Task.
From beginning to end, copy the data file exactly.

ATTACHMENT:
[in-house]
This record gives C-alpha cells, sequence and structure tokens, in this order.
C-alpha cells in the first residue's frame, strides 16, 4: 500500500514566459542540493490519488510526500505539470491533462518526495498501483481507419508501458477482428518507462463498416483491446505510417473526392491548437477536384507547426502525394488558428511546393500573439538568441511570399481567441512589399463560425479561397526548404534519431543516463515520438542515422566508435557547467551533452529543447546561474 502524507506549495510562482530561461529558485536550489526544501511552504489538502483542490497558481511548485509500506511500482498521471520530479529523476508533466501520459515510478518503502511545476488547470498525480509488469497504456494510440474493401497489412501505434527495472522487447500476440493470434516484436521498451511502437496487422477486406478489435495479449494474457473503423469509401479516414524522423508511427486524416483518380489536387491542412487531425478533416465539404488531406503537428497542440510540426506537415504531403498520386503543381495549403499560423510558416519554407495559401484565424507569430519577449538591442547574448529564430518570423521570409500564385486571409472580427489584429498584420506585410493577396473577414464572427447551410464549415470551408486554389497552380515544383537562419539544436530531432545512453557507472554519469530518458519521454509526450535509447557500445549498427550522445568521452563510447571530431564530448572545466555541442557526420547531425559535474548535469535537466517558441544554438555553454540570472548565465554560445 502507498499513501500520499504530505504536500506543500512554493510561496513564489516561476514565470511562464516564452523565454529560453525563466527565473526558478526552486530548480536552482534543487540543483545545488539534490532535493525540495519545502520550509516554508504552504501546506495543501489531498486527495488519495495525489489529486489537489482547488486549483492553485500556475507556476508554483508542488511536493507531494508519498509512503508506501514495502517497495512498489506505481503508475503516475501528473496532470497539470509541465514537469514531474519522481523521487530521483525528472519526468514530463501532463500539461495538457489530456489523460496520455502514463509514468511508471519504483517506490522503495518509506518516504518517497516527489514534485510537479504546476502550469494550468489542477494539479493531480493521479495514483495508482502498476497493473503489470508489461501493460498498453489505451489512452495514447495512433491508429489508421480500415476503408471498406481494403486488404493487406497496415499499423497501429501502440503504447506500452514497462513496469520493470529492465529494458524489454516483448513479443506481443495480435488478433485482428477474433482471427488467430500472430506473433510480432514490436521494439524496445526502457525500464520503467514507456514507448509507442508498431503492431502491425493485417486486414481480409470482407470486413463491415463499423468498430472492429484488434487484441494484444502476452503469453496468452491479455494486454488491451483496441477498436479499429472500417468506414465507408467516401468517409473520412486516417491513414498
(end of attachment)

[in-house]
This record gives C-alpha cells, sequence and structure tokens, in this order.
C-alpha cells in the first residue's frame, strides 16, 4: 500500500514566459542540493490519488510526500505539470491533462518526495498501483481507419508501458477482428518507462463498416483491446505510417473526392491548437477536384507547426502525394488558428511546393500573439538568441511570399481567441512589399463560425479561397526548404534519431543516463515520438542515422566508435557547467551533452529543447546561474 502524507506549495510562482530561461529558485536550489526544501511552504489538502483542490497558481511548485509500506511500482498521471520530479529523476508533466501520459515510478518503502511545476488547470498525480509488469497504456494510440474493401497489412501505434527495472522487447500476440493470434516484436521498451511502437496487422477486406478489435495479449494474457473503423469509401479516414524522423508511427486524416483518380489536387491542412487531425478533416465539404488531406503537428497542440510540426506537415504531403498520386503543381495549403499560423510558416519554407495559401484565424507569430519577449538591442547574448529564430518570423521570409500564385486571409472580427489584429498584420506585410493577396473577414464572427447551410464549415470551408486554389497552380515544383537562419539544436530531432545512453557507472554519469530518458519521454509526450535509447557500445549498427550522445568521452563510447571530431564530448572545466555541442557526420547531425559535474548535469535537466517558441544554438555553454540570472548565465554560445 502507498499513501500520499504530505504536500506543500512554493510561496513564489516561476514565470511562464516564452523565454529560453525563466527565473526558478526552486530548480536552482534543487540543483545545488539534490532535493525540495519545502520550509516554508504552504501546506495543501489531498486527495488519495495525489489529486489537489482547488486549483492553485500556475507556476508554483508542488511536493507531494508519498509512503508506501514495502517497495512498489506505481503508475503516475501528473496532470497539470509541465514537469514531474519522481523521487530521483525528472519526468514530463501532463500539461495538457489530456489523460496520455502514463509514468511508471519504483517506490522503495518509506518516504518517497516527489514534485510537479504546476502550469494550468489542477494539479493531480493521479495514483495508482502498476497493473503489470508489461501493460498498453489505451489512452495514447495512433491508429489508421480500415476503408471498406481494403486488404493487406497496415499499423497501429501502440503504447506500452514497462513496469520493470529492465529494458524489454516483448513479443506481443495480435488478433485482428477474433482471427488467430500472430506473433510480432514490436521494439524496445526502457525500464520503467514507456514507448509507442508498431503492431502491425493485417486486414481480409470482407470486413463491415463499423468498430472492429484488434487484441494484444502476452503469453496468452491479455494486454488491451483496441477498436479499429472500417468506414465507408467516401468517409473520412486516417491513414498